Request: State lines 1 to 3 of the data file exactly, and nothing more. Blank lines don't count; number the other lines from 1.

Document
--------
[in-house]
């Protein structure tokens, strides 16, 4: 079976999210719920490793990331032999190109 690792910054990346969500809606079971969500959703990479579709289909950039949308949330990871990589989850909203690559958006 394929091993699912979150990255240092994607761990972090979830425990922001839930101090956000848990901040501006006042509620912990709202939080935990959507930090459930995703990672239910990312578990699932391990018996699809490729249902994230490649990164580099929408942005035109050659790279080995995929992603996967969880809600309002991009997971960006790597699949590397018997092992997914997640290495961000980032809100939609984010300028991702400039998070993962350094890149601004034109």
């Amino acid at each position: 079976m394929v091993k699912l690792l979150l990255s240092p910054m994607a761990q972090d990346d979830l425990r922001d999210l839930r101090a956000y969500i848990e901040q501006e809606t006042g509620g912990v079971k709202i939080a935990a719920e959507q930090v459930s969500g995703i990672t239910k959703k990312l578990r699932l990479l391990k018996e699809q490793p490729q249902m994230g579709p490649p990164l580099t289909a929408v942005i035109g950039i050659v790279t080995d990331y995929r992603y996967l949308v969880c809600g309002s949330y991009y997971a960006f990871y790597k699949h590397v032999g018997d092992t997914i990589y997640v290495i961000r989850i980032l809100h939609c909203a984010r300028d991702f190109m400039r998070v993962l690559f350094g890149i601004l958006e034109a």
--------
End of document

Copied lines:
[in-house]
């Protein structure tokens, strides 16, 4: 079976999210719920490793990331032999190109 690792910054990346969500809606079971969500959703990479579709289909950039949308949330990871990589989850909203690559958006 394929091993699912979150990255240092994607761990972090979830425990922001839930101090956000848990901040501006006042509620912990709202939080935990959507930090459930995703990672239910990312578990699932391990018996699809490729249902994230490649990164580099929408942005035109050659790279080995995929992603996967969880809600309002991009997971960006790597699949590397018997092992997914997640290495961000980032809100939609984010300028991702400039998070993962350094890149601004034109």
């Amino acid at each position: 079976m394929v091993k699912l690792l979150l990255s240092p910054m994607a761990q972090d990346d979830l425990r922001d999210l839930r101090a956000y969500i848990e901040q501006e809606t006042g509620g912990v079971k709202i939080a935990a719920e959507q930090v459930s969500g995703i990672t239910k959703k990312l578990r699932l990479l391990k018996e699809q490793p490729q249902m994230g579709p490649p990164l580099t289909a929408v942005i035109g950039i050659v790279t080995d990331y995929r992603y996967l949308v969880c809600g309002s949330y991009y997971a960006f990871y790597k699949h590397v032999g018997d092992t997914i990589y997640v290495i961000r989850i980032l809100h939609c909203a984010r300028d991702f190109m400039r998070v993962l690559f350094g890149i601004l958006e034109a």